A related party transaction is required to be disclosed in the footnotes of your financial statements. Once you identify who the related parties are, then you need to disclose any transactions between the Organization and those parties. A common example is when the attorney on the board provides services to the Organization for a fee. But what if the Organization did not actually directly pay the related party?
For example, what if the involved board member receives a commission as a result of the Organization entering into an agreement with some other non-related party to whom the Organization pays a fee? Accounting standards address this situation and state that transactions between related parties are considered to be related party transactions even though they may not be given accounting recognition (ASC 850-10-05-5). For example, an Organization may receive services from a related party without charge and not record receipt of the services. Disclosure, in this case, is still required.
Then what about Schedule L of Form 990? Do you have to disclose this type of transaction there too? Per the 990 instructions for Part IV of Schedule L, “in general, an organization must report business transactions with an interested person if all payments during the tax year between the organization and the interested person exceeded $100,000.” Since the Organization did not actually make payments in the examples above, no amounts would be required to be reported in Part IV of Schedule L. However, in the interest of transparency, the Organization may still choose to describe this transaction on Schedule L with a zero-dollar amount.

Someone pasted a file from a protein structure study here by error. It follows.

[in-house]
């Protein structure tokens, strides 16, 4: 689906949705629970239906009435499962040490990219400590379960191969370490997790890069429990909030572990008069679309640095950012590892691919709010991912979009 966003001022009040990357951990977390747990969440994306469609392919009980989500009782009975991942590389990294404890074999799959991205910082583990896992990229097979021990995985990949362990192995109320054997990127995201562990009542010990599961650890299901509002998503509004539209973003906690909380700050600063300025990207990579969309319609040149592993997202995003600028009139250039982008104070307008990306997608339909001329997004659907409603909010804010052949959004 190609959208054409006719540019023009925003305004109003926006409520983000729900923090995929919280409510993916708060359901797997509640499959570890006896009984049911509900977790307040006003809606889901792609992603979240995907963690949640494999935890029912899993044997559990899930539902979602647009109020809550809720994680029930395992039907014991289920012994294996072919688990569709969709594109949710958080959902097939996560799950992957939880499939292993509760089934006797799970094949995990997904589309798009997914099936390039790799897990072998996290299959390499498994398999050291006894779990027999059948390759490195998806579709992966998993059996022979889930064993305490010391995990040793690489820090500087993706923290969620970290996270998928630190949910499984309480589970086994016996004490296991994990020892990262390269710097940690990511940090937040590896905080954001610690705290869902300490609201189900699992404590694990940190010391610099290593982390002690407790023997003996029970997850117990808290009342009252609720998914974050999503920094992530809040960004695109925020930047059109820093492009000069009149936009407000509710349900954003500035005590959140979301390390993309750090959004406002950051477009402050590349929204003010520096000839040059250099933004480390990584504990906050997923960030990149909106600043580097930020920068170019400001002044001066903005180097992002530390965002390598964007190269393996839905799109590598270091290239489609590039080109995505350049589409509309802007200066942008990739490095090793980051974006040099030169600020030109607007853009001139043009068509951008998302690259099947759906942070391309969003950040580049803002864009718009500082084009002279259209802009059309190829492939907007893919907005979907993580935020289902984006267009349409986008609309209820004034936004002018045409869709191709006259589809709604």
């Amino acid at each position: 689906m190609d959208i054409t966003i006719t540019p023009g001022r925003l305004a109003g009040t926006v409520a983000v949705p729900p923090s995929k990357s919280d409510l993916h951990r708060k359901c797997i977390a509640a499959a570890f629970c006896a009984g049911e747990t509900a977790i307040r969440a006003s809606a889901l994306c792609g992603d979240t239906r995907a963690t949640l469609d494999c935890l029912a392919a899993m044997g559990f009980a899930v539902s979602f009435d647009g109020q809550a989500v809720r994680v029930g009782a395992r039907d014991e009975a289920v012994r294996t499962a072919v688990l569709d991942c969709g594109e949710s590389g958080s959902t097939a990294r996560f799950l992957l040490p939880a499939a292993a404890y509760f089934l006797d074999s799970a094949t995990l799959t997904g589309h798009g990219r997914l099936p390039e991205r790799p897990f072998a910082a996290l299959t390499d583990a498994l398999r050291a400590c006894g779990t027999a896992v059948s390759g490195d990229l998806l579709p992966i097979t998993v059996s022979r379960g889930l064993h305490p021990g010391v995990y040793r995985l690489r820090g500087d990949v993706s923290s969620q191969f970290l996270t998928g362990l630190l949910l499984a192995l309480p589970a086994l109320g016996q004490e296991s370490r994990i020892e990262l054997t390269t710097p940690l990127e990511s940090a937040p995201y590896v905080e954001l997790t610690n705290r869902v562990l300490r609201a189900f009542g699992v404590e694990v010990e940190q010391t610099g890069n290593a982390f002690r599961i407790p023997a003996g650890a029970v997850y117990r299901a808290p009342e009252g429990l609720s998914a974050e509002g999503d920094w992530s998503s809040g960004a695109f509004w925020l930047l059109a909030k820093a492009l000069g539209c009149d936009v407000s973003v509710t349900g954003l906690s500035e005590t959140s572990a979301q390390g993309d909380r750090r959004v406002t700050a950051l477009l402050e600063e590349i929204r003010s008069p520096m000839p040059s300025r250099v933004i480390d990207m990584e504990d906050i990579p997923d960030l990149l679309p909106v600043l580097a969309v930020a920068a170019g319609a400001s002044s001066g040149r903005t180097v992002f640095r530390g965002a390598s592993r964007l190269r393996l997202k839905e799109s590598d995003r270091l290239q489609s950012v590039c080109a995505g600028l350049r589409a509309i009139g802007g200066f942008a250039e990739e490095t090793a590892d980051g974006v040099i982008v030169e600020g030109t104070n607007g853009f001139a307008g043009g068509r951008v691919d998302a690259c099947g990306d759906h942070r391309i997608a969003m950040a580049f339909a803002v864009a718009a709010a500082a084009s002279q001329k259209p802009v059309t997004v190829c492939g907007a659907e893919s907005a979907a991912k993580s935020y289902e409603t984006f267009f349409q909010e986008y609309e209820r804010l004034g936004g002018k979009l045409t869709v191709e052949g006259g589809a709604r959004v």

To read more, check out this article on the related party transaction disclosure.
If you have any questions on the above, or about your finances in general, feel free to reach out to a Henry+Horne tax professional. For more information on how Henry+Horne can help you, head over to our Accounting Services page.